HoopsHype Joshua Harris rumors

October 16, 2011 Updates

The NBA Board of Governors has approved Comcast-Spectacor's sale of the 76ers to a group of investors led by New York billionaire Joshua Harris, an NBA source confirmed. The sale is expected to officially close early next week; the new ownership group is expected to hold a news conference, possibly as early as Tuesday. Terms of the sale were agreed upon in July: $280 million for 100 percent of the franchise. Completion of the sale has been pending league approval for more than two months while the league is mired in a labor dispute with the NBA Players Association. Philadelphia Inquirer

October 15, 2011 Updates
October 14, 2011 Updates

The organization is expected to hold a press conference in Philadelphia sometime next week to formally announce the sale. Though the NBA is currently in the midst of a lockout, Harris will now be able to fill in fans as to what his plans are with the future of the team, at least somewhat. Because of the lockout, Harris will not be alowed to discuss players or team personnel issues. One of the bigger questions surrounding the team is if current general manager Ed Stefanski will hold on to that job title. Stefanski has interviewed with the Toronto Raptors and is said to be a leading candidate for their GM position. Stefanski is held in very high regard by coach Doug Collins, who came in last season and improved the team from 27 wins to 44 in his initial season. Philadelphia Inquirer

The sale price is $280 million and does not include the Wells Fargo Center, where the team will now become a tenant. The arena will remain owned by Comcast-Spectacor, which also owns the Flyers. Harris, a co-founder of Apollo Global Management, bought the team from Comcast-Spectacor and chairman Ed Snider back in July. The new ownership also includes David Blitzer, a senior managing director of The Blackstone Group; former NBA player agent and Sacramento King executive Jason Levien; and Art Wrubel, who runs Wesley Capital in New York. Harris and Blitzer are both Wharton graduates. Philadelphia Inquirer

Comcast-Spectacor's sale of the 76ers to a group of investors led by New York billionaire Joshua Harris is expected to close early next week, according to a source close to the situation. Terms of the sale were agreed upon in July, but the deal has been pending approval of the NBA's board of governors for more than two months. The NBA has been mired in a lockout since July 1. On Monday, the league canceled the first two weeks of the 2011-12 regular season. The new ownership group is expected to speak publicly for the first time next week, assuming the sale is officially approved, as expected. Philadelphia Inquirer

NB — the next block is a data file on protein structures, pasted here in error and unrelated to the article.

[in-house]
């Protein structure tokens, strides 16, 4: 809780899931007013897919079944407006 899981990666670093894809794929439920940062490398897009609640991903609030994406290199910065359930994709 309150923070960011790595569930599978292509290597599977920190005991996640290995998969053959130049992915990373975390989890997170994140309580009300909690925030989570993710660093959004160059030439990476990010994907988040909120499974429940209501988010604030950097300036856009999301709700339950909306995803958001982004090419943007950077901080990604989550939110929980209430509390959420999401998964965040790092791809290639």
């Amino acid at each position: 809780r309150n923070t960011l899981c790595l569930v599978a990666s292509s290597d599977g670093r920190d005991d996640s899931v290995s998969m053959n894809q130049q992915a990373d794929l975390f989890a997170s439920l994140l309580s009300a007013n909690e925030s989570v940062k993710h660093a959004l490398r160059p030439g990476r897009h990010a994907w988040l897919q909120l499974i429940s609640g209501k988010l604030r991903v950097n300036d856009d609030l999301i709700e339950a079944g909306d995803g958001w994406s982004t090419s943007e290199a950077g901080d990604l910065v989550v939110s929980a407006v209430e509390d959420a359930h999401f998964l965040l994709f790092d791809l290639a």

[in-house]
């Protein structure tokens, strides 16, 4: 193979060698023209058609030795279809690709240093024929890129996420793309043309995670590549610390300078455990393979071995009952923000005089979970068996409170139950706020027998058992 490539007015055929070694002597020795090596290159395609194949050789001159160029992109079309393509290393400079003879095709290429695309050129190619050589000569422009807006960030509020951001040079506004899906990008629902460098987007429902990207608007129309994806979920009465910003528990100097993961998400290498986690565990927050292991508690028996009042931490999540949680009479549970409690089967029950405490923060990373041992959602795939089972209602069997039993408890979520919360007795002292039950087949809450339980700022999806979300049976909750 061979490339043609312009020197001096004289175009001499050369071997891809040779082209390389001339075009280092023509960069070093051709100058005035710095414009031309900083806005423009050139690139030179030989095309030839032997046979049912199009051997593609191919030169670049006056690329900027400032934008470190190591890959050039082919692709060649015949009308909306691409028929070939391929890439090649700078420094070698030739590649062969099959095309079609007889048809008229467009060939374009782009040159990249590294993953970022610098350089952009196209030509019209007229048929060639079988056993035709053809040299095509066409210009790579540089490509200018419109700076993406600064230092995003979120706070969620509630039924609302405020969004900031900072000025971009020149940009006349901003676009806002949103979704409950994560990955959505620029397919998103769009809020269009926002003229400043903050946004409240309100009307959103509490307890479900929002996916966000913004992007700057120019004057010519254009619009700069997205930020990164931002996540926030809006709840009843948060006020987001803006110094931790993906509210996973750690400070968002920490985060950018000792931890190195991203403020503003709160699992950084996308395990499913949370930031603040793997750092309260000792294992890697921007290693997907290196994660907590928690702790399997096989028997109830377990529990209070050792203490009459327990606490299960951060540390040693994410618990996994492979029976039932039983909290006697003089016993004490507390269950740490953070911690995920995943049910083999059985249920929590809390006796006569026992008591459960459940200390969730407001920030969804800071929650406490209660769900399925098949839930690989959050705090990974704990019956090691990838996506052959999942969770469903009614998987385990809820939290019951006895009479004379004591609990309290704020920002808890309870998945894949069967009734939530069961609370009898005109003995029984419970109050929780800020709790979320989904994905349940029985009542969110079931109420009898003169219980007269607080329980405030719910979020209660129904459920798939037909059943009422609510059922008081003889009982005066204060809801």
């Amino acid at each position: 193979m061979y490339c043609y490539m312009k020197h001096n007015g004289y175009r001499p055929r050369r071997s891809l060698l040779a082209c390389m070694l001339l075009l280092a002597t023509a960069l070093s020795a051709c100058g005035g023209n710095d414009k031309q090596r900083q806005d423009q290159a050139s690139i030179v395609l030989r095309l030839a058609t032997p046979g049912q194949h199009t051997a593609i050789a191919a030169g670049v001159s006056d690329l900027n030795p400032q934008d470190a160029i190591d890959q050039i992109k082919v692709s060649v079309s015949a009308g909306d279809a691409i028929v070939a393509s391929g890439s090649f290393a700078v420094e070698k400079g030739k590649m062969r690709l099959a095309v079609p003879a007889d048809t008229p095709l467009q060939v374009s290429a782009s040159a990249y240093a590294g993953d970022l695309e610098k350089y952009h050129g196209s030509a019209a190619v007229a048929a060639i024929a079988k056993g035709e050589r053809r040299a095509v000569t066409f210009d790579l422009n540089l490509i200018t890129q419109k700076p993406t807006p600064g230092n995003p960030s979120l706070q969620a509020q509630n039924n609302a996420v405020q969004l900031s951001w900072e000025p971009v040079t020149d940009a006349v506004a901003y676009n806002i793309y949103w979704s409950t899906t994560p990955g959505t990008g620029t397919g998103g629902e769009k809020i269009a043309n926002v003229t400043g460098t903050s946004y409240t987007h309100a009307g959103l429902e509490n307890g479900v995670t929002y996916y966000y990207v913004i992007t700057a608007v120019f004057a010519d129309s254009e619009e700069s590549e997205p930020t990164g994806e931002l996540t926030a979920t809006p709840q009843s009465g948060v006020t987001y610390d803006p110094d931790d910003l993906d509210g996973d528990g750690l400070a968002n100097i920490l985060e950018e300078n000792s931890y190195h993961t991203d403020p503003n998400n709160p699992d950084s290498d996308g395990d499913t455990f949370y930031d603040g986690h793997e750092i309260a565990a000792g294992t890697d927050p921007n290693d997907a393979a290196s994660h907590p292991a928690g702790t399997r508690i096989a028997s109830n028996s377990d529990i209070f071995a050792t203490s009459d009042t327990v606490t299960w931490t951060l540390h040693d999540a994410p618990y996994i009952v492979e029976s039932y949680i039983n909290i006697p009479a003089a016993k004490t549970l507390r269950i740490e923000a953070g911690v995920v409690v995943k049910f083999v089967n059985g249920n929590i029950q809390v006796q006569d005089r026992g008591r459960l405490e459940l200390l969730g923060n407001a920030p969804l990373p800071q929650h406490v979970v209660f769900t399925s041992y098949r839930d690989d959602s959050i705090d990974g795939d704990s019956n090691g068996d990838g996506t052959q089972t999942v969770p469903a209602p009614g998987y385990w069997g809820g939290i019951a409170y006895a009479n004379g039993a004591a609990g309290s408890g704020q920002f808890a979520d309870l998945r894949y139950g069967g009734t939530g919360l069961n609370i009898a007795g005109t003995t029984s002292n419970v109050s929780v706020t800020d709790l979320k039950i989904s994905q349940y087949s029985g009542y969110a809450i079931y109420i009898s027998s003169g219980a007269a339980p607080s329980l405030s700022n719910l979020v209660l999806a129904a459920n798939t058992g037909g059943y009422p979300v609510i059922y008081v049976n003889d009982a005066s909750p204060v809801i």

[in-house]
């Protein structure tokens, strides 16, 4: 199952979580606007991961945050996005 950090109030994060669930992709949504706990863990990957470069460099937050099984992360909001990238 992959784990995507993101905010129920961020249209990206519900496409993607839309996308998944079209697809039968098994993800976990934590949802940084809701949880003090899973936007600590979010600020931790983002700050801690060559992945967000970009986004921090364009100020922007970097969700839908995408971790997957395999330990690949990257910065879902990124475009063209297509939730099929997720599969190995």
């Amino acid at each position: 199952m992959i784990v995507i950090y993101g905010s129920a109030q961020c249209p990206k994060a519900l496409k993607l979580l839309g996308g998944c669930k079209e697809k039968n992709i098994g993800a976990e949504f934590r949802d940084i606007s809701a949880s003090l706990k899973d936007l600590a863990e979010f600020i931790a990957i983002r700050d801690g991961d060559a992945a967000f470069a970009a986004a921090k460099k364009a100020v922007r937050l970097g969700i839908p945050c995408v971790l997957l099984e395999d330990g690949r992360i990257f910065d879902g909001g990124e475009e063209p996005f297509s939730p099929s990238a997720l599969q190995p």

September 20, 2011 Updates

By the end of the month, Comcast-Spectactor should be out of the basketball business when the NBA is expected to approve the sale of the team to buyout specialist Joshua Harris. Snider inherited one of the worst teams in the league in 1996 and had the Sixers in the NBA finals in 2001. The Sixers were mired in mediocrity for most of the last decade, and sagging crowds and massive financial losses led Comcast-Spectactor to pitch a "for sale" sign and strike a tentative deal to sell in July. "It was mostly economics," Snider said of the decision. Losing money? "A lot," Snider said, declining specifics. "We felt that we had given it our best shot and it was time for someone else to take over." MSNBC.com

July 31, 2011 Updates

Harris, head of the investment group whose ownership of the 76ers is pending approval by the NBA board of governors, seems like a man with few weaknesses: He's a billionaire, a respected businessman, a family man, and an athlete - not necessarily listed not necessarily in order of importance. He ran the 2010 New York City Marathon in a time of 3 hours, 53 minutes///, and 41 seconds///. He has five kids with his wife, Marjorie. According to Forbes, he's worth $1.2 billion. He recently attended his 20-year reunion for Harvard Business School and came across as the same guy he was when M.C. Hammer was cool and when he couldn't buy a small country: kind, down-to-earth, charming, clearly the smartest in a room filled with intelligence. Philadelphia Inquirer

July 14, 2011 Updates

This is the fourth time in recent years that private equity executives have purchased an NBA team. The first was in 2002, when the Boston Celtics were acquired for $380 million by a group led by Steve Pagliuca (Bain Capital) and Wyc Grousbeck (Highland Capital Partners). Minority partners on that deal included Glenn Hutchins (Silver Lake Partners), Michael Marks (Riverwood Capital) and Jim Breyer (Accel Partners). Next up was the Golden State Warriors, acquired last year for $450 million by venture capitalist Joe Lacob (Kleiner Perkins). Lacob actually was a minority owner in the Celtics, and beat out fellow Celtics investor David Bonderman (TPG Capital) for the Bay Area club. CNN.com